“In the ’70s, we just made space for a furnace and fireplace,” he says. “But now, because of engineered floors and roof systems, it takes a lot more planning to make all of that work. And the old, standard way of plumbing was simple whereas today it’s much more complicated because of all the types of plumbing fixtures, like the varying styles of tubs.”

Shows on networks like HGTV are a mixed bag for Lyons and his colleagues. The programs have educated viewers about new products and have piqued their interest in styles and techniques. But, on the flip side, the shows usually don’t represent the complexities or full costs of a project, leading viewers to have false expectations and an unrealistic idea of what they will encounter in a similar situation.

Homearama, on the other hand, is an exciting version of a reality show. Visitors are able to talk to builders about behind the scenes issues while they also will see many of the design touches Lyons considers to be popular headliners. He references the use of hardwood and luxury vinyl taking the place of carpet and the interest in reclaimed and repurposed products. In the Old European-influenced Homearama home that he built for designer Jonathan Reyes of JLR Designs, he used reclaimed fence posts from a horse farm and repurposed four sets of antique Egyptian doors. Wallpaper seems to be a cyclical thing. It fell into disfavor for several years but is making a big comeback. Lyons even has it on the ceilings in his Homearama house.

Perry Lyons’ Homearama 2018 house. Photo by Kathryn Harrington.

“I think there are a lot of reasons why Homearama is so successful every year,” he says. “In Louisville, we have always had a real mix of quality custom builders who have wanted to display their work, and people have responded to that. No matter what someone is looking for in a home, they can find it at Homearama, where we will help them visualize what their new home or remodel could look like.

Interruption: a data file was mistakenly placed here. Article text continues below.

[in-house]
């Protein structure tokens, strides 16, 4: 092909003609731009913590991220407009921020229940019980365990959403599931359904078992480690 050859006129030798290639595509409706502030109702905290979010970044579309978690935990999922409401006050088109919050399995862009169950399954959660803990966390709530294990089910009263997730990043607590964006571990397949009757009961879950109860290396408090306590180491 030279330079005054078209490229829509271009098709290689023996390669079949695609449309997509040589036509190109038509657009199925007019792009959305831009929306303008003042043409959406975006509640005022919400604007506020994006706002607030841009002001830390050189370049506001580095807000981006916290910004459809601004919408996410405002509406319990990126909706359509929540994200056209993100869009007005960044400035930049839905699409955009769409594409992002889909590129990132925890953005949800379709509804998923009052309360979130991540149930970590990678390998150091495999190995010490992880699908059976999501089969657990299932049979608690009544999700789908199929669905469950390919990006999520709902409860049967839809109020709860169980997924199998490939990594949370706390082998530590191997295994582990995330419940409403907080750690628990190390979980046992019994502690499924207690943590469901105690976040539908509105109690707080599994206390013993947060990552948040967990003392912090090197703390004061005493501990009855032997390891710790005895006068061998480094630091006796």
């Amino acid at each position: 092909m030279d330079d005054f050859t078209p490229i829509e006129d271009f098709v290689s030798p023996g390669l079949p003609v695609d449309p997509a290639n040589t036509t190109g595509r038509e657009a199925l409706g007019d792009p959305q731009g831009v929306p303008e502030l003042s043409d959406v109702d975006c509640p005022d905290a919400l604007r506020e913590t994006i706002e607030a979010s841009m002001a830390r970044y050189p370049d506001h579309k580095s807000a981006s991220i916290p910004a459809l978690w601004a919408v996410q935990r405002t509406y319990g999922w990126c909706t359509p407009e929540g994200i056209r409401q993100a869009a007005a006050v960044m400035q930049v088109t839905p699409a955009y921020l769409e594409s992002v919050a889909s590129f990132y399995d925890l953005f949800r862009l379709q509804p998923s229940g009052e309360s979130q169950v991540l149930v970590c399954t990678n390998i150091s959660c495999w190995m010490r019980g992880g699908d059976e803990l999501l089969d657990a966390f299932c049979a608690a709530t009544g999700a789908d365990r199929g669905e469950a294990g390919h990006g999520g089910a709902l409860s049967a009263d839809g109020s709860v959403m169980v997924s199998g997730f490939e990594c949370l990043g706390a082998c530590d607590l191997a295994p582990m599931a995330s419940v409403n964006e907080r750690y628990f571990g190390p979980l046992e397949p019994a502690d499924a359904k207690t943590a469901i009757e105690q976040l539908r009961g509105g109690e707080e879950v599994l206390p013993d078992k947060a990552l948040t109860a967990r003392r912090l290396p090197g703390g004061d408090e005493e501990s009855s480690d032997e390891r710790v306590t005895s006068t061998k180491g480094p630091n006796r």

“Louisville has always been an affordable housing market, relatively speaking,” he continues. “Homearama became a beneficiary of that – allowing anyone to come and have a dream. It’s become a summer destination for Louisville residents. It’s not on their bucket list; it’s a ‘have-to’ item. We see many people come back year after year, and some of their kids are now coming on their own. Homearama provides inspiration, from architecture to interior design, and can really jump start the creative process for people who are interested in building or buying a home.”

The Homearama house Lyons built is the perfect example of why there are so many return visitors to the event. People can’t get enough of the extraordinary details that unfold from room to room. Lyons and Reyes are ready to greet their visitors with wow factors such as a 500-pound iron door; a kitchen/dining area that that has a magenta, blue and white color scheme and a blend of ultra-modern pieces with 16th century furniture and accessories; and a lower-level gym complete with a ballet barre. And don’t forget that wallpaper resurgence: The foyer has cork wallpaper on the walls and grasscloth on the ceiling. An Old English pattern paper dresses up the walls in the master bedroom. There are plenty of other surprises, too. Under the staircase is a bookcase that encloses a secret room. Well, it was a secret until now. VT